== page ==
This document is subject to copyright. Apart from any fair dealing for the purpose of private study or research, no part may be reproduced without the written permission. The content is provided for information purposes only. A novel genetic typing approach reveals focal transmission of the bacteria that cause the flesh-eating disease Journal information: Science Advances Explore further People have been cutting down the rain forests for years to provide land for human activities. While some of the ecological impacts of deforestation is evident, such as the reduction in amounts of carbon dioxide the remaining rainforests can pull from the atmosphere, others are not so clear. In this new effort, the researchers sought to learn more about the possible impact on the spread of infectious diseases.Prior research has found links between human environmental impact and the spread of diseases such as malaria and Zika, but other less well-known diseases might be impacted as well. One such disease, known as Buruli ulcer, results in skin ulcers and bone damage. It is caused by infection of the bacterium Mycobacterium ulcerans, generally in tropical areas. But what happens with these bacteria when tropical forests are cut down? To find out, the researchers ventured to French Guiana, where people are commonly infected with Buruli ulcer. They collected approximately 3,000 organisms from 17 places around the country and then tested each for M. ulcerans. In studying the numbers, they discovered that the bacteria are not particularly fond of any given host—they will infect a wide range of insects, fish and many other invertebrates. They also noted that infections were more prevalent the farther down the food chain they looked. The team also noted the locations of the organisms they collected and found that in places where deforestation had occurred, there were, quite naturally, fewer organisms that lived higher up on the food chain. This in turn led to increases in the numbers of those they normally preyed upon and that led to more infections in lower order animals by M. ulcerans.The researchers did not compare their findings against increased human infections, but the data suggests it as a likely possibility, which, in a broader sense, offers yet more evidence of the negative consequences of deforestation of the rain forests—a possible increase in the spread of bacterial infections—at least initially. Their research also showed that as deforested land was converted to human use, even lower-order organisms were eventually pushed out, along with the bacteria they were carrying. More information: A. L. Morris et al. Deforestation-driven food-web collapse linked to emerging tropical infectious disease, Mycobacterium ulcerans, Science Advances (2016). DOI: 10.1126/sciadv.1600387AbstractGeneralist microorganisms are the agents of many emerging infectious diseases (EIDs), but their natural life cycles are difficult to predict due to the multiplicity of potential hosts and environmental reservoirs. Among 250 known human EIDs, many have been traced to tropical rain forests and specifically freshwater aquatic systems, which act as an interface between microbe-rich sediments or substrates and terrestrial habitats. Along with the rapid urbanization of developing countries, population encroachment, deforestation, and land-use modifications are expected to increase the risk of EID outbreaks. We show that the freshwater food-web collapse driven by land-use change has a nonlinear effect on the abundance of preferential hosts of a generalist bacterial pathogen, Mycobacterium ulcerans. This leads to an increase of the pathogen within systems at certain levels of environmental disturbance. The complex link between aquatic, terrestrial, and EID processes highlights the potential importance of species community composition and structure and species life history traits in disease risk estimation and mapping. Mechanisms such as the one shown here are also central in predicting how human-induced environmental change, for example, deforestation and changes in land use, may drive emergence. Citation: Deforestation in French Guiana linked to increase in infectious tropical disease (2016, December 12) retrieved 18 August 2019 from https://phys.org/news/2016-12-deforestation-french-guiana-linked-infectious.html Apatou, French Guiana, January 2004. Credit: public domain © 2016 Phys.org (Phys.org)—An international team of researchers has found evidence that suggests human deforestation efforts in French Guiana has led to an increase in the number of animals and insects infected with the tropical disease Buruli ulcer. In their paper published in the journal Science Advances, the team describes their study of the bacteria that causes the disease and what their findings imply for the study of the spread of diseases in such areas.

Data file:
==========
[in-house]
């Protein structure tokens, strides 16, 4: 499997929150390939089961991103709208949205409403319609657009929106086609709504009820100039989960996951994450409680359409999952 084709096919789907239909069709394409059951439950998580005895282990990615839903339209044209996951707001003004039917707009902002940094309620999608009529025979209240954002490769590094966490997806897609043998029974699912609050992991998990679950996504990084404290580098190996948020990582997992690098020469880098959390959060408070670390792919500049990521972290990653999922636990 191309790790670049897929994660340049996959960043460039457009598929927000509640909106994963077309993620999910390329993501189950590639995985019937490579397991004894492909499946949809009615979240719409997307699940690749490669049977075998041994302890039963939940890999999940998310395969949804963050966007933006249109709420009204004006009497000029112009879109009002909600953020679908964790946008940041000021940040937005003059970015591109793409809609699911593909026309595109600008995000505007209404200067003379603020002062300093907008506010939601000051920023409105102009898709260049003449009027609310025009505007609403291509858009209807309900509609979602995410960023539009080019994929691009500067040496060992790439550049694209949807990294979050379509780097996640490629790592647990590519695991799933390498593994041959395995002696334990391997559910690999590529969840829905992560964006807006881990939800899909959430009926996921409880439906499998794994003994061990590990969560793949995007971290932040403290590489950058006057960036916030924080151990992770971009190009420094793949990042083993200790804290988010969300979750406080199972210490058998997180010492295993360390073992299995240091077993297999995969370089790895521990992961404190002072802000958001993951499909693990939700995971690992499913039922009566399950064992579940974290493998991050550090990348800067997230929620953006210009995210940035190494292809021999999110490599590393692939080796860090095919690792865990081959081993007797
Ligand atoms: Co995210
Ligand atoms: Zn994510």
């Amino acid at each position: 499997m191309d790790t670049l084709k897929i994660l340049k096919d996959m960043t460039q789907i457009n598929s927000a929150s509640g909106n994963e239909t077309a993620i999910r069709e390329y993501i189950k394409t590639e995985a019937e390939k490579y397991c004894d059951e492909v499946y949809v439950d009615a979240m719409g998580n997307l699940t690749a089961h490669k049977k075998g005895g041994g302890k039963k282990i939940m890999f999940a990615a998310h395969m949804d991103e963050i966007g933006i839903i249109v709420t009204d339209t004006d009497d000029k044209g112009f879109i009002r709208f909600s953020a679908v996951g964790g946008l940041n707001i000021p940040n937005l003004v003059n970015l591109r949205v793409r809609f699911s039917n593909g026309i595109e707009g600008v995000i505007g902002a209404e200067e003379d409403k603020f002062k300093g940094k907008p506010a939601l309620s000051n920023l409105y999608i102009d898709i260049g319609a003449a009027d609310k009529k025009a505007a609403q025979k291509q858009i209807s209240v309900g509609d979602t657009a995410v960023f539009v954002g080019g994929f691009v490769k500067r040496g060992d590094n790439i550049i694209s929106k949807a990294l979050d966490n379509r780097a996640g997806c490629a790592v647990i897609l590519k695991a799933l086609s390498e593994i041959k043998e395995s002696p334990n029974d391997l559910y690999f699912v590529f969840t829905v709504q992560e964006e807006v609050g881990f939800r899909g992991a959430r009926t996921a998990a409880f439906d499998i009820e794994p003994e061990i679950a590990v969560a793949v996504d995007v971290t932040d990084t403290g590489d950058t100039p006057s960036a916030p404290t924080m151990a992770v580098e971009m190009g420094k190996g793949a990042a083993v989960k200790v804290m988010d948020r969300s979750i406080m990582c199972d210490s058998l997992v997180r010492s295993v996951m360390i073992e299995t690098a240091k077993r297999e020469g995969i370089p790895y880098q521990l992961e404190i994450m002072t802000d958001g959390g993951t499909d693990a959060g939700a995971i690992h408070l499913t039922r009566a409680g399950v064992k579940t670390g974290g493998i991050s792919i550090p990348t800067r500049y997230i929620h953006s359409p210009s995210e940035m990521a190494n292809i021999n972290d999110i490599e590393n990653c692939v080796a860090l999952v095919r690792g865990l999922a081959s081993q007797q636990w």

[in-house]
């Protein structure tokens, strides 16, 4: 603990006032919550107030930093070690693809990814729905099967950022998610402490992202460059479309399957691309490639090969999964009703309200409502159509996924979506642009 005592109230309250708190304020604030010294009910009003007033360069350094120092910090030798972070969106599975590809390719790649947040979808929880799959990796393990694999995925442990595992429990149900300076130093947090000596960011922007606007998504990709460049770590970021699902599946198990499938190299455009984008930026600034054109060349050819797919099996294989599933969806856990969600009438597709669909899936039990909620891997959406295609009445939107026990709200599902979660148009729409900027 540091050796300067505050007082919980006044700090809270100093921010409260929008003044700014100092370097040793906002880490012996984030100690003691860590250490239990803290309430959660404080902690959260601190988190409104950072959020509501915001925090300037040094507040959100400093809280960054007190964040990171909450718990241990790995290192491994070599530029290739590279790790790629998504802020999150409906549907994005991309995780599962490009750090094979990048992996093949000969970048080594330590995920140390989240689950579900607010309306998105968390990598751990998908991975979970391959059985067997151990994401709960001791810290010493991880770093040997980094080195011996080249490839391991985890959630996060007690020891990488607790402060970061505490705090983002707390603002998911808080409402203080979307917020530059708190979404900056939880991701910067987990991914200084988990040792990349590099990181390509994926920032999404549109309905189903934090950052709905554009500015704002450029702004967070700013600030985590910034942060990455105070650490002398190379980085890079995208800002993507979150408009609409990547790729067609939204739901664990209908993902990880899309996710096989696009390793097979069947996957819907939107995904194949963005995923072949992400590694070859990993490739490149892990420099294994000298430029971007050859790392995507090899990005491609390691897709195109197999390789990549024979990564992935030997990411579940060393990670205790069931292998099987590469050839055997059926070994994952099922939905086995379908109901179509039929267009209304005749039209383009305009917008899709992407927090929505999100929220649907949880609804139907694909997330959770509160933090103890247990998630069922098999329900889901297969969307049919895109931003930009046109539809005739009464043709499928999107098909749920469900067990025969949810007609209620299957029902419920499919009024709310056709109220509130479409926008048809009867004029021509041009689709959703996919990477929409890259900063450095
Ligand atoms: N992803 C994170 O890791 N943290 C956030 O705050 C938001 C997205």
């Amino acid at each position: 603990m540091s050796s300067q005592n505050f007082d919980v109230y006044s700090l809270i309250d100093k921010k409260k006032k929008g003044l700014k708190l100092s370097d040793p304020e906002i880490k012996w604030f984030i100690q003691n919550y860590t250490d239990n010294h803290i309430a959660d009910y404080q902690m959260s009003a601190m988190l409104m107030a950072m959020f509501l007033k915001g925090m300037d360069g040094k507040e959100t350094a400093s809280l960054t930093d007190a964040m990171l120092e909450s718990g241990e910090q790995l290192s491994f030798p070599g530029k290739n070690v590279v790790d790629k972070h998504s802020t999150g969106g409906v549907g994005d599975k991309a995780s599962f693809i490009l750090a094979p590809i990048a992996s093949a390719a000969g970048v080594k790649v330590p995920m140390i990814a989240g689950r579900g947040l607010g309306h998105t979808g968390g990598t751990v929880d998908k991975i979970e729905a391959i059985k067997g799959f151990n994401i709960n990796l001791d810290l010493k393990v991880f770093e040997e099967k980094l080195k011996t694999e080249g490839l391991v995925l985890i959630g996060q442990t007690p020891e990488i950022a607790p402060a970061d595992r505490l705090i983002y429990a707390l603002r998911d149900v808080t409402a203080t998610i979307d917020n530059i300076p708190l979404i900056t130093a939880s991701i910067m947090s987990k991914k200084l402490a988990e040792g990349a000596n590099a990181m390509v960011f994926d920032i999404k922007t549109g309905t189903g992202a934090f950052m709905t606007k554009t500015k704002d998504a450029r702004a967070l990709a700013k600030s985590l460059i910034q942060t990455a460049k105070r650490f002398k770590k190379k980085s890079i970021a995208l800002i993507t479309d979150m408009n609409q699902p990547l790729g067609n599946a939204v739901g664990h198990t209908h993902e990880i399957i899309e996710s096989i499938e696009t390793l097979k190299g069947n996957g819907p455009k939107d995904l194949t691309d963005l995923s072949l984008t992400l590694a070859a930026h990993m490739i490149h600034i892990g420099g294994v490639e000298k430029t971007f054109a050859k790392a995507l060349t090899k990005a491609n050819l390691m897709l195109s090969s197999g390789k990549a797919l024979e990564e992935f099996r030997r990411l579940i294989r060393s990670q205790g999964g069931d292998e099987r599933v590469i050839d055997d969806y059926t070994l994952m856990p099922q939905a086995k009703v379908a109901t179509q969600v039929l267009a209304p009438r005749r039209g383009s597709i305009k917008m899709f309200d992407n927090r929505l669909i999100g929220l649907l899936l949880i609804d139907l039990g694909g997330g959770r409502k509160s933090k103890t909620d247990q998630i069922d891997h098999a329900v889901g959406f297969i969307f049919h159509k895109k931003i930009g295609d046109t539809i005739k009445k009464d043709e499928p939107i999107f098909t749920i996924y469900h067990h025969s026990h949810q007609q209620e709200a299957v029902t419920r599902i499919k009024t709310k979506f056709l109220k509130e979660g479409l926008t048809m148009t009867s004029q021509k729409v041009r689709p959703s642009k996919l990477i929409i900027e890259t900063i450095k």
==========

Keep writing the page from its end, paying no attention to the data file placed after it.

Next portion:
More information: Discovery of optical flickering from the symbiotic star EF Aquilae, arXiv:1702.08243 [astro-ph.SR] arxiv.org/abs/1702.08243AbstractWe report optical CCD photometry of the recently identified symbiotic star EF Aql. Our observations in Johnson V and B bands clearly show the presence of stochastic light variations with an amplitude of about 0.2 mag on a time scale of minutes. The observations point toward a white dwarf (WD) as the hot component in the system. It is the 11-th object among more than 200 symbiotic stars known with detected optical flickering. Estimates of the mass accretion rate onto the WD and the mass loss rate in the wind of the Mira secondary star lead to the conclusion that less than 1 per cent of the wind is captured by the WD. Eight further candidates for the detection of flickering in similar systems are suggested. (Phys.org)—European researchers have detected optical flickering from a distant symbiotic star known as EF Aquilae (EF Aql for short). The new findings, presented Feb. 27 on the arXiv pre-print server, offer important hints on the nature and composition of this binary star. Citation: Astronomers detect flickering from the star EF Aquilae (2017, March 1) retrieved 18 August 2019 from https://phys.org/news/2017-03-astronomers-flickering-star-ef-aquilae.html Located about 11,000 light years away from the Earth, EF Aql is a symbiotic star, a member of the symbiotic Mira subgroup. Symbiotic stars are long-period interacting binaries consisting of an evolved giant transferring mass to a hot compact object – usually a late-sequence red giant providing material to a white dwarf. Although EF Aql was identified as a variable star in 1925, it was confirmed as a symbiotic star in 2016. However, this star has not been thoroughly studied yet, and its nature is still poorly understood.To gain more insights about EF Aql, a team of astronomers led by Radoslav Zamanov of the National Astronomical Observatory (NAO) Rozhen in Bulgaria has recently carried out a series of CCD photometric observations of this star. For this job, they employed five telescopes equipped with CCD cameras between August and November 2016—four located in Bulgaria and one in Spain.These photometric observations allowed the researchers to detect rapid aperiodic brightness variations, like the flickering seen from cataclysmic variables.”Our observations in Johnson V and B bands clearly show the presence of stochastic light variations with an amplitude of about 0.2 mag on a time scale of minutes,” the team wrote in the paper.Such flickering in the form of stochastic photometric variations on timescales of a few minutes with amplitude of a few 0.1 magnitudes is typical for accreting white dwarfs in cataclysmic variables and recurrent novae. Therefore, it strongly indicates that the hot component in the studied symbiotic star is, indeed, a white dwarf.”The presence of flickering strongly suggests that the hot component is a white dwarf,” the paper reads.The researchers estimated that EF Aql’s mass loss rate is about 2 millionths of the mass of the sun year-1, which means that the white dwarf is capturing less than 1 percent of red giant’s stellar wind.”Estimates of the mass accretion rate onto the white dwarf and the mass loss rate in the wind of the Mira secondary star lead to the conclusion that less than 1 percent of the wind is captured by the white dwarf,” the scientists concluded.The research adds EF Aql to the currently very short list of symbiotic stars with detected optical flickering. Although there are more than 200 symbiotic stars known to date, only 10 of them show flickering activity, namely: RS Oph, T CrB, MWC 560, Z And, V2116 Oph, CH Cyg, RT Cru,o Cet, V407 Cyg, and V648 Car. The team also noted that the flickering source in EF Aql is similar to the flickering source in T CrB and RS Oph, which also contain a red giant mass donor. The mysterious cataclysmic variable star Mu Centauri (Update) This document is subject to copyright. Apart from any fair dealing for the purpose of private study or research, no part may be reproduced without the written permission. The content is provided for information purposes only. © 2017 Phys.org Explore further Detection of optical flickering of EF Aql. In each panel two check stars are also shown on the same scale. It is clearly seen that EF Aql varies with an amplitude larger than 0.15 mag. Credit: Zamanov et al., 2017.